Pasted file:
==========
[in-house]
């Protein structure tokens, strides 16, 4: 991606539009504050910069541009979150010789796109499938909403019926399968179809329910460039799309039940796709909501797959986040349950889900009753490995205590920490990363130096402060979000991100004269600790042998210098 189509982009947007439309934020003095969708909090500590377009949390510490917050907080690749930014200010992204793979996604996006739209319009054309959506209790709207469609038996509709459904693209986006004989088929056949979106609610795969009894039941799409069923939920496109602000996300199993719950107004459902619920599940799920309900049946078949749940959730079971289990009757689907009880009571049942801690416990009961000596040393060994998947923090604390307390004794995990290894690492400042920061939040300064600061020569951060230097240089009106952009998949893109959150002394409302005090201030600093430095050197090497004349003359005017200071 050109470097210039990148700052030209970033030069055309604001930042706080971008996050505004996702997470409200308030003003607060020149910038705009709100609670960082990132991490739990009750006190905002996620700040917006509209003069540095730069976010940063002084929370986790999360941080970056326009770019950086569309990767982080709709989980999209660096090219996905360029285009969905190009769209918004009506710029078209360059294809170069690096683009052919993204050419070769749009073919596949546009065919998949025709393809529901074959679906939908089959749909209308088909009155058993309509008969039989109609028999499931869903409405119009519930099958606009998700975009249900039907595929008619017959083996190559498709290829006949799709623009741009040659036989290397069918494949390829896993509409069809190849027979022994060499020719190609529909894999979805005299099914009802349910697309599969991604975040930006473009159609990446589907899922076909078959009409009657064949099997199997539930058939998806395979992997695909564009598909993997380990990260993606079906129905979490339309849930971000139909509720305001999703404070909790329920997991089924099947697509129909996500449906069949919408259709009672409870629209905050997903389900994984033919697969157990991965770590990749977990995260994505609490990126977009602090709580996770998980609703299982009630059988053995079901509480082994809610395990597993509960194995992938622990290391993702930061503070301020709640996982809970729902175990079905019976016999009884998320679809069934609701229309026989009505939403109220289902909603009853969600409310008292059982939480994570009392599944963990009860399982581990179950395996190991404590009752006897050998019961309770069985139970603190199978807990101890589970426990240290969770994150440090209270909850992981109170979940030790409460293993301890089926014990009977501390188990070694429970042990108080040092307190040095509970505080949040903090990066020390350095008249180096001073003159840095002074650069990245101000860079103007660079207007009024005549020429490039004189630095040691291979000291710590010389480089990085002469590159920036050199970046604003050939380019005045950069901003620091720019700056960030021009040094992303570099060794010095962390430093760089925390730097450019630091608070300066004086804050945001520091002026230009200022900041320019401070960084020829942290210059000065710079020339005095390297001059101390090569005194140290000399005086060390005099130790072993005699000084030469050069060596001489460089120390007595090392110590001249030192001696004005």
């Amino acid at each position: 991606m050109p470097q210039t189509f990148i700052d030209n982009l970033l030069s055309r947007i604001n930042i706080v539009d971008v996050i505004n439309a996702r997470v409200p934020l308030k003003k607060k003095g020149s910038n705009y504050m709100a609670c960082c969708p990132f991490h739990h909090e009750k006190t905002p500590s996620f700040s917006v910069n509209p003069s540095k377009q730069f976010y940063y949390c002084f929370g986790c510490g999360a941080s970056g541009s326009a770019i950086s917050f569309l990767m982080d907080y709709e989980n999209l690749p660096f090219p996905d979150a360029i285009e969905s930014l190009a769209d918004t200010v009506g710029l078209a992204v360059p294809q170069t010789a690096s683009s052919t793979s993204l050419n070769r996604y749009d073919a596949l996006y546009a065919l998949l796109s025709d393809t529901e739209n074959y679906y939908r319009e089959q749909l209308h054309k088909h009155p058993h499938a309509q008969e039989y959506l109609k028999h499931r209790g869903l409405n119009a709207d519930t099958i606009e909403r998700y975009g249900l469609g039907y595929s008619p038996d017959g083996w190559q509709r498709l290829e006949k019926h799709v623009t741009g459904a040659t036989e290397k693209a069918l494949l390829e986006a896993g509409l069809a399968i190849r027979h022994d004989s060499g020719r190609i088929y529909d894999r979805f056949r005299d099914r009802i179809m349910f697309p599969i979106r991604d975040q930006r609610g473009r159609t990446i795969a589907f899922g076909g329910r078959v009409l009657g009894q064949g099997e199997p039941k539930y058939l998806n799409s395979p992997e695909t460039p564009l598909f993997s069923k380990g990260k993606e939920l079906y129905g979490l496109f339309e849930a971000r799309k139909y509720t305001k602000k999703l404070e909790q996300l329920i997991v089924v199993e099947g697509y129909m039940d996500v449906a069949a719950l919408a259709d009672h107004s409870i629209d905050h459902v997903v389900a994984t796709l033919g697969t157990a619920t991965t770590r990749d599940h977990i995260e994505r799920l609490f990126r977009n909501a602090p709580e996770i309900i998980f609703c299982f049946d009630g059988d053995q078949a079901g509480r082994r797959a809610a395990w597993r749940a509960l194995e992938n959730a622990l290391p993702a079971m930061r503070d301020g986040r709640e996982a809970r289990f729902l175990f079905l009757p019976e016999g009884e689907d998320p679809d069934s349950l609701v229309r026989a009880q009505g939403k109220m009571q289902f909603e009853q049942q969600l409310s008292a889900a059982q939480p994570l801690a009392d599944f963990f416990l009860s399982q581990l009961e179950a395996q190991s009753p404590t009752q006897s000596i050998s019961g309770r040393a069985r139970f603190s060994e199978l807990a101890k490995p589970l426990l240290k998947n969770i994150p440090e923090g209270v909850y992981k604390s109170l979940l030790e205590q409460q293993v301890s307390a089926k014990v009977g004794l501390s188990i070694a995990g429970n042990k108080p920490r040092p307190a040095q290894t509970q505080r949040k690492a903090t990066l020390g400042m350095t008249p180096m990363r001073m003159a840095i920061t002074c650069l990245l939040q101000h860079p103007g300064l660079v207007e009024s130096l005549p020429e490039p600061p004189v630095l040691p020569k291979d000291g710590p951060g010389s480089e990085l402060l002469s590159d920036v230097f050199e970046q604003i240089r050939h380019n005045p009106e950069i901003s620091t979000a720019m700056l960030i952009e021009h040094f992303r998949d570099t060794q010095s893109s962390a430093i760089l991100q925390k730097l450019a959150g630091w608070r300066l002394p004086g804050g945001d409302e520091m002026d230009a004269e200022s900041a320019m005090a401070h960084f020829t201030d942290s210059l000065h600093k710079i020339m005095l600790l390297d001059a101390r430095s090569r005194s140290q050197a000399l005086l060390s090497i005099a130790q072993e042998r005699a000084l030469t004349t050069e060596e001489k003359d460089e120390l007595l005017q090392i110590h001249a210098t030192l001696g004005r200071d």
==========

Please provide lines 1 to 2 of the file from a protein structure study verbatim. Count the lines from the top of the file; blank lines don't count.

[in-house]
């Protein structure tokens, strides 16, 4: 991606539009504050910069541009979150010789796109499938909403019926399968179809329910460039799309039940796709909501797959986040349950889900009753490995205590920490990363130096402060979000991100004269600790042998210098 189509982009947007439309934020003095969708909090500590377009949390510490917050907080690749930014200010992204793979996604996006739209319009054309959506209790709207469609038996509709459904693209986006004989088929056949979106609610795969009894039941799409069923939920496109602000996300199993719950107004459902619920599940799920309900049946078949749940959730079971289990009757689907009880009571049942801690416990009961000596040393060994998947923090604390307390004794995990290894690492400042920061939040300064600061020569951060230097240089009106952009998949893109959150002394409302005090201030600093430095050197090497004349003359005017200071 050109470097210039990148700052030209970033030069055309604001930042706080971008996050505004996702997470409200308030003003607060020149910038705009709100609670960082990132991490739990009750006190905002996620700040917006509209003069540095730069976010940063002084929370986790999360941080970056326009770019950086569309990767982080709709989980999209660096090219996905360029285009969905190009769209918004009506710029078209360059294809170069690096683009052919993204050419070769749009073919596949546009065919998949025709393809529901074959679906939908089959749909209308088909009155058993309509008969039989109609028999499931869903409405119009519930099958606009998700975009249900039907595929008619017959083996190559498709290829006949799709623009741009040659036989290397069918494949390829896993509409069809190849027979022994060499020719190609529909894999979805005299099914009802349910697309599969991604975040930006473009159609990446589907899922076909078959009409009657064949099997199997539930058939998806395979992997695909564009598909993997380990990260993606079906129905979490339309849930971000139909509720305001999703404070909790329920997991089924099947697509129909996500449906069949919408259709009672409870629209905050997903389900994984033919697969157990991965770590990749977990995260994505609490990126977009602090709580996770998980609703299982009630059988053995079901509480082994809610395990597993509960194995992938622990290391993702930061503070301020709640996982809970729902175990079905019976016999009884998320679809069934609701229309026989009505939403109220289902909603009853969600409310008292059982939480994570009392599944963990009860399982581990179950395996190991404590009752006897050998019961309770069985139970603190199978807990101890589970426990240290969770994150440090209270909850992981109170979940030790409460293993301890089926014990009977501390188990070694429970042990108080040092307190040095509970505080949040903090990066020390350095008249180096001073003159840095002074650069990245101000860079103007660079207007009024005549020429490039004189630095040691291979000291710590010389480089990085002469590159920036050199970046604003050939380019005045950069901003620091720019700056960030021009040094992303570099060794010095962390430093760089925390730097450019630091608070300066004086804050945001520091002026230009200022900041320019401070960084020829942290210059000065710079020339005095390297001059101390090569005194140290000399005086060390005099130790072993005699000084030469050069060596001489460089120390007595090392110590001249030192001696004005």